We take it for granted that Presidential candidates say dumb things during campaigns. Sure. That’s a given.
Mitt Romney’s taking it a step farther with a letter to the United Nations he released today.
The part I take for granted is that conservatives running for the Presidency follow two main rules for campaigning on foreign policy issues. First, you’ve gotta hit the bad guys harder than your opponents do, no matter whether or not the attacks make sense. After all, the candidate with the toughest rhetoric is the toughest. The second rule is you always hit the folks who can’t hit back.
Romney’s latest letter follows both rules, but it’s way dumber than the average posturing. Romney first demands that the UN revoke its invitation to Mahmoud Ahmadinejad for the upcoming General Assembly. These calls were first made last year and were properly met with guffaws.
Romney also includes in his letter veiled threats at the UN. If you don’t listen to us, he says, we’ll pull your funding and support. It’s standard campaign behavior, but given where the American public is on international institutions and foreign policy, it won’t get him very far in the general election. Either way, it’s a textbook application of rule 2, since the UN has no capacity or mandate to respond. Forget hitting back, it can’t even block.
But Romney really loses his footing when he calls for Ahmadinejad to be indicted under the Genocide Convention. I’m not a laywer, but my understanding of the Convention is that it makes genocidal intent very, very difficult to prove. So the idea is a non-starter already.
It gets more interesting than that, though. John Bolton and others have suggested that Ahmadinejad is guilty of incitement to genocide, but they have never suggested that he be indicted for that crime. That’s mostly because such a move would put imply support for the International Criminal Court — an ideologically untenable position.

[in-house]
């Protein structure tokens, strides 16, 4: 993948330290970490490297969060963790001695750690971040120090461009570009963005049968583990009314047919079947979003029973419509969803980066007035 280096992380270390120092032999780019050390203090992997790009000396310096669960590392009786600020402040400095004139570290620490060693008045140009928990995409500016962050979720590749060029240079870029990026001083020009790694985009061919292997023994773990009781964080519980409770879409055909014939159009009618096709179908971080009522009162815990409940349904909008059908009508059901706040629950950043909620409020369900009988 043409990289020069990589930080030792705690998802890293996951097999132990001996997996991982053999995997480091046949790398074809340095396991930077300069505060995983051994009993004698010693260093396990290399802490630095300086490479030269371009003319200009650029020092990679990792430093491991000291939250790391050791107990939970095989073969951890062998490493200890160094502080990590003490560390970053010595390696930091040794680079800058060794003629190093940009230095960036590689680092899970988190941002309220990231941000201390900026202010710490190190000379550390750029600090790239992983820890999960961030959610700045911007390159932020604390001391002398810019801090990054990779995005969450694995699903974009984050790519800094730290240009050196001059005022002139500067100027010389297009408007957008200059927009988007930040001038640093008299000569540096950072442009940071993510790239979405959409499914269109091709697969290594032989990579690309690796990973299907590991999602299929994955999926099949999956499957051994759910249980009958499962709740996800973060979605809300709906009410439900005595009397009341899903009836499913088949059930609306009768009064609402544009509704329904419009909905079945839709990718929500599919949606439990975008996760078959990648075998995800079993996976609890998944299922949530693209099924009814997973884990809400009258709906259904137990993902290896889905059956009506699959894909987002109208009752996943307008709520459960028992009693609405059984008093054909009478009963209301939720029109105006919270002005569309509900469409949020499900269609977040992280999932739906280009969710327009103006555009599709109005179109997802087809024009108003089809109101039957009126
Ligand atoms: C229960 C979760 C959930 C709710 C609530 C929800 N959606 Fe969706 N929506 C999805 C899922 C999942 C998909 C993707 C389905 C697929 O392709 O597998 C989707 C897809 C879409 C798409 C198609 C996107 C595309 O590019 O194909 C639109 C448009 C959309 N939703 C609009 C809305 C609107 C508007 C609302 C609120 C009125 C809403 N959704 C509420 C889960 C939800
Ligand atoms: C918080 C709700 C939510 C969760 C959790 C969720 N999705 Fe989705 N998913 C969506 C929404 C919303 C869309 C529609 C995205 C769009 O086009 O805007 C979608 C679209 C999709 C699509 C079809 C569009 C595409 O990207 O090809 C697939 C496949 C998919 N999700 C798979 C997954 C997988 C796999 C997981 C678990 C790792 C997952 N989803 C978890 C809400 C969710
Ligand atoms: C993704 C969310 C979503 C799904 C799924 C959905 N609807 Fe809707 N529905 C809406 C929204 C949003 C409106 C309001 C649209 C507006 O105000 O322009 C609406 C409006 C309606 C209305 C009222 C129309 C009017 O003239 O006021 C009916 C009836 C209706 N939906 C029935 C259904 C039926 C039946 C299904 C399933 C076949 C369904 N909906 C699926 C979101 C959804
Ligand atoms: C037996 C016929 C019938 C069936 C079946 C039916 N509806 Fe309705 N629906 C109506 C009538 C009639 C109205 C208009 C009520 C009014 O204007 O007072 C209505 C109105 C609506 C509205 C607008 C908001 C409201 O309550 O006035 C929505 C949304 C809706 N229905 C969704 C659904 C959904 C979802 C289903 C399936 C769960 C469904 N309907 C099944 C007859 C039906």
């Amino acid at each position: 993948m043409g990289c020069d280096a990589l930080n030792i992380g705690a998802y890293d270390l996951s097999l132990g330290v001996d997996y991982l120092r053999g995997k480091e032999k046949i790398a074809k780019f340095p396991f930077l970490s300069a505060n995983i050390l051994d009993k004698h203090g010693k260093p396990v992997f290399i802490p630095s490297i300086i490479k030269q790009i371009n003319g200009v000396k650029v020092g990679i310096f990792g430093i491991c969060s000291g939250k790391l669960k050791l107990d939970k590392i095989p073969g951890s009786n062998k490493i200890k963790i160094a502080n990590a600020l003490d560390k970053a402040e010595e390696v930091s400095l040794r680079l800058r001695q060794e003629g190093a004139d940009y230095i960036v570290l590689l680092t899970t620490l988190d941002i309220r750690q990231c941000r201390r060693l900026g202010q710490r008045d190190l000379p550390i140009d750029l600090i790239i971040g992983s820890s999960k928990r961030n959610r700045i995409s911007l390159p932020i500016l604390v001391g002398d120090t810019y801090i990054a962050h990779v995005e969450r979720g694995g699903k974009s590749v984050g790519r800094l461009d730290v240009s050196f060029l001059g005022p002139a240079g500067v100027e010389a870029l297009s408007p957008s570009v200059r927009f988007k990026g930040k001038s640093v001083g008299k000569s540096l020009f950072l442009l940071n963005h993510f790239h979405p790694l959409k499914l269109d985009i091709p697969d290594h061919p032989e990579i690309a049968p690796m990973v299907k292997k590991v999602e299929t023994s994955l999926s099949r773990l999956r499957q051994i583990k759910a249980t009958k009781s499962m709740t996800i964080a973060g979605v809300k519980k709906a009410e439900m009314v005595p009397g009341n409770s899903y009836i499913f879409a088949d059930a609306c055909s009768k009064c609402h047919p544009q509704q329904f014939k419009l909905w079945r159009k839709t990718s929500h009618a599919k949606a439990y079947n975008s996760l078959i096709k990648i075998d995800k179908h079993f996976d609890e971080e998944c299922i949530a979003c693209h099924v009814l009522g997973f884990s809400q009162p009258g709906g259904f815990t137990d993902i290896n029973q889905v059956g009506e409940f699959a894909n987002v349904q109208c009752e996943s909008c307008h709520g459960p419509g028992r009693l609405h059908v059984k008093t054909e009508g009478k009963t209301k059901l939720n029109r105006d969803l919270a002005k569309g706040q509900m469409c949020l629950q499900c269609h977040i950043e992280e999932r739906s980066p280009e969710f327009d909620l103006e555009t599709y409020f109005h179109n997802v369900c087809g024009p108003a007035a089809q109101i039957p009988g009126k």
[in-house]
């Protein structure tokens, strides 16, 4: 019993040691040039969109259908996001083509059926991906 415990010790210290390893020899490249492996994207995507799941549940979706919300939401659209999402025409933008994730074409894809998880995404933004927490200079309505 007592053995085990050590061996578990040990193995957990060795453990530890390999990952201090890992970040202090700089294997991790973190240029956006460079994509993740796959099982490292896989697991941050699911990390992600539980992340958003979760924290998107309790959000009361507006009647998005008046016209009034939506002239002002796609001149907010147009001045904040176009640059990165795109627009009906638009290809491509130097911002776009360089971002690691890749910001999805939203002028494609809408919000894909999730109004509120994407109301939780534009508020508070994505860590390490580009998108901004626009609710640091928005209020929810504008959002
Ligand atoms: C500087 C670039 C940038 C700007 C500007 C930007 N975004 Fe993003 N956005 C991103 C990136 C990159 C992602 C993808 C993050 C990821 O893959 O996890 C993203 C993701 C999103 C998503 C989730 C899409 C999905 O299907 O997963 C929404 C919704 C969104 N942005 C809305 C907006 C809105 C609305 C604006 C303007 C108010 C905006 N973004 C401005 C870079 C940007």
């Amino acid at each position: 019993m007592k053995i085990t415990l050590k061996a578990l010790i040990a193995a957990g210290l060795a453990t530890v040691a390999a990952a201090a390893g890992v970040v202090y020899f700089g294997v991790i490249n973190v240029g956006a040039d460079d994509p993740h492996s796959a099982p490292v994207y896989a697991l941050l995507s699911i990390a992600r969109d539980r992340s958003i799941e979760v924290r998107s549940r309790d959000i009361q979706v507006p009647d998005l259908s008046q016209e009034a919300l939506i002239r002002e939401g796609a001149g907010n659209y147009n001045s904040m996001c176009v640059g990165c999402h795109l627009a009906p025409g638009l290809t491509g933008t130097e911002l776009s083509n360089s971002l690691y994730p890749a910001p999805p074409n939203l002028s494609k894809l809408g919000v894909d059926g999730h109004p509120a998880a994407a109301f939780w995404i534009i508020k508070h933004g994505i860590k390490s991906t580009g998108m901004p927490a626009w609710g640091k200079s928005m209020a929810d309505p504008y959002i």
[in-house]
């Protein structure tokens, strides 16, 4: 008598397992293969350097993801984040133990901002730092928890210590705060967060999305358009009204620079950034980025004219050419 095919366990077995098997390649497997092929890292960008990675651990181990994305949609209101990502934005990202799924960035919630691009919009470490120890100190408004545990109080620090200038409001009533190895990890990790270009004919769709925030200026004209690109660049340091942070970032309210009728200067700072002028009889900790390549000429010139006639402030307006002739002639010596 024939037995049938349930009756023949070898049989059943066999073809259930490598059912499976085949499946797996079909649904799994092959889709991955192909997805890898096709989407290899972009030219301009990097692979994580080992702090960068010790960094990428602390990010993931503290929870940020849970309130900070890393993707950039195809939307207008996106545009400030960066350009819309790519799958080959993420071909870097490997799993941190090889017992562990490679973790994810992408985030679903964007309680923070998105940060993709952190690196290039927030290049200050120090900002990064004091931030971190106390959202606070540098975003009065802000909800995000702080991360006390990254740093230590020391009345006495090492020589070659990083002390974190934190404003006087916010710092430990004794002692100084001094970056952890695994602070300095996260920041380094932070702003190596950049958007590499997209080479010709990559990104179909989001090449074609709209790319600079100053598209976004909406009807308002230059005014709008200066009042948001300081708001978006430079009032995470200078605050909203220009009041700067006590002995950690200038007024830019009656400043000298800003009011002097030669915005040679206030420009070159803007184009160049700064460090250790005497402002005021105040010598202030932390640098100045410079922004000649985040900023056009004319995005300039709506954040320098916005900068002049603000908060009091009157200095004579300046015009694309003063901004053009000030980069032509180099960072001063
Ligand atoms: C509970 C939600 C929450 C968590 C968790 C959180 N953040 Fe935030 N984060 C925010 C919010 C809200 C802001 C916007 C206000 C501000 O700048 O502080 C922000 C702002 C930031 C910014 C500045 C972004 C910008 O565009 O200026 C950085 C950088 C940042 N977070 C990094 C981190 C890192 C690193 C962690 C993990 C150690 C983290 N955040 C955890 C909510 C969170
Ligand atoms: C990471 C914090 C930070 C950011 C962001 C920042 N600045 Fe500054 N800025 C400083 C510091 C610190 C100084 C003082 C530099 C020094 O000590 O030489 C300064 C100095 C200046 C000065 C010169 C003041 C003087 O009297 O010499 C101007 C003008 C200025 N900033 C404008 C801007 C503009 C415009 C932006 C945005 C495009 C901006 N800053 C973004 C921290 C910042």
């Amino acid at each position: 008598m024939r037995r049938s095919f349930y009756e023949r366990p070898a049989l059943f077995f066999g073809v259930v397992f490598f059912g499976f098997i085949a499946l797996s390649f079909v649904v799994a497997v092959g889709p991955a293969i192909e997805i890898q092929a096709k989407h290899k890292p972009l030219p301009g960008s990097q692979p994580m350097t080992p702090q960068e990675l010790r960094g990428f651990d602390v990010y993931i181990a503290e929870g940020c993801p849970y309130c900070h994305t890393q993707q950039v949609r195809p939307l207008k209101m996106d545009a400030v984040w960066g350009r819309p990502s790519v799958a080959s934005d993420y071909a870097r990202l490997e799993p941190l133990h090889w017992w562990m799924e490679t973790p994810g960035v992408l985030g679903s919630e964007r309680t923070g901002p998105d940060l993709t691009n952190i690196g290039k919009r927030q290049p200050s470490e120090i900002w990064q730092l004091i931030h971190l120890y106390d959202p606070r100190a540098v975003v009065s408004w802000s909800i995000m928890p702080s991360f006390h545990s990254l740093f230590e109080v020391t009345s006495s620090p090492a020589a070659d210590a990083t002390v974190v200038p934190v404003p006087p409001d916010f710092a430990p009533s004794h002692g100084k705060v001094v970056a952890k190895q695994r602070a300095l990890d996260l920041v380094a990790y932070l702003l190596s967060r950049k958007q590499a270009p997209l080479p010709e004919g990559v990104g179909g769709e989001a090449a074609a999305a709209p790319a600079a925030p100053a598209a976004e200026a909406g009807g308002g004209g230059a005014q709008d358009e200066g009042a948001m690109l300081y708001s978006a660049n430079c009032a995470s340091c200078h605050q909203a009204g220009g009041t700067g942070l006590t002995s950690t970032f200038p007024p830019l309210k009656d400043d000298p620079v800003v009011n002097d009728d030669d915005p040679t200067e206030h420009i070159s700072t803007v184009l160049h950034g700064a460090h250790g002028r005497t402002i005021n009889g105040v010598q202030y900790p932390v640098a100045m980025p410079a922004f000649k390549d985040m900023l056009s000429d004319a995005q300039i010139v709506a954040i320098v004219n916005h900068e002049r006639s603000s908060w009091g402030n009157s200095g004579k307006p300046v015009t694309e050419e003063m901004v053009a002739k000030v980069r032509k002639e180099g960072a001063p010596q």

I’ll elaborate. The U.S. can’t prosecute anyone for genocide because current U.S. criminal code doesn’t allow for it. The Iranian courts might be able to prosecute the crime, but I hardly believe that Romney wants to indict Ahmadinejad for incitement to genocide here in the U.S. only to send him home to be prosecuted in Iran. A new international tribunal would take years and millions of dollars to set up, and it would be a non-starter with the international community.
The only other option would be prosecution at the International Criminal Court. Neither Iran nor the U.S. is a member of the ICC, but the U.S. could refer the “situation” to the ICC Prosecutor’s office for investigation.
The ICC would never prosecute — first, because there is no case, and second, since Iranian courts likely exceed the requirements for independence under the Rome Statute, the ICC still would have no jurisdiction.
Nevertheless, Governor Romney should give us details. Does he support the ICC? If not, where should Mr. Ahmadinejad be tried?
When we’re done with all that, we can come back to the importance of a universal international dialogue absent of veiled threats between countries and against international institutions. But given what’s coming out of the Romney campaign right now, that seems like way too much to ask.
— Scott Paul
Note: Two relevant details have come out in comments. First, the House passed a resolution calling for Ahmadinejad’s to be charged with violating the Genocide Convention; only Reps. Paul and Kucinich voted against. Also, a reader points out that genocide can also be prosecuted in countries whose laws provide for universal jurisdiction over genocide. However, I’d be similarly surprised to discover that Romney supports this option, since many conservatives are even more troubled by universal jurisdiction than the ICC.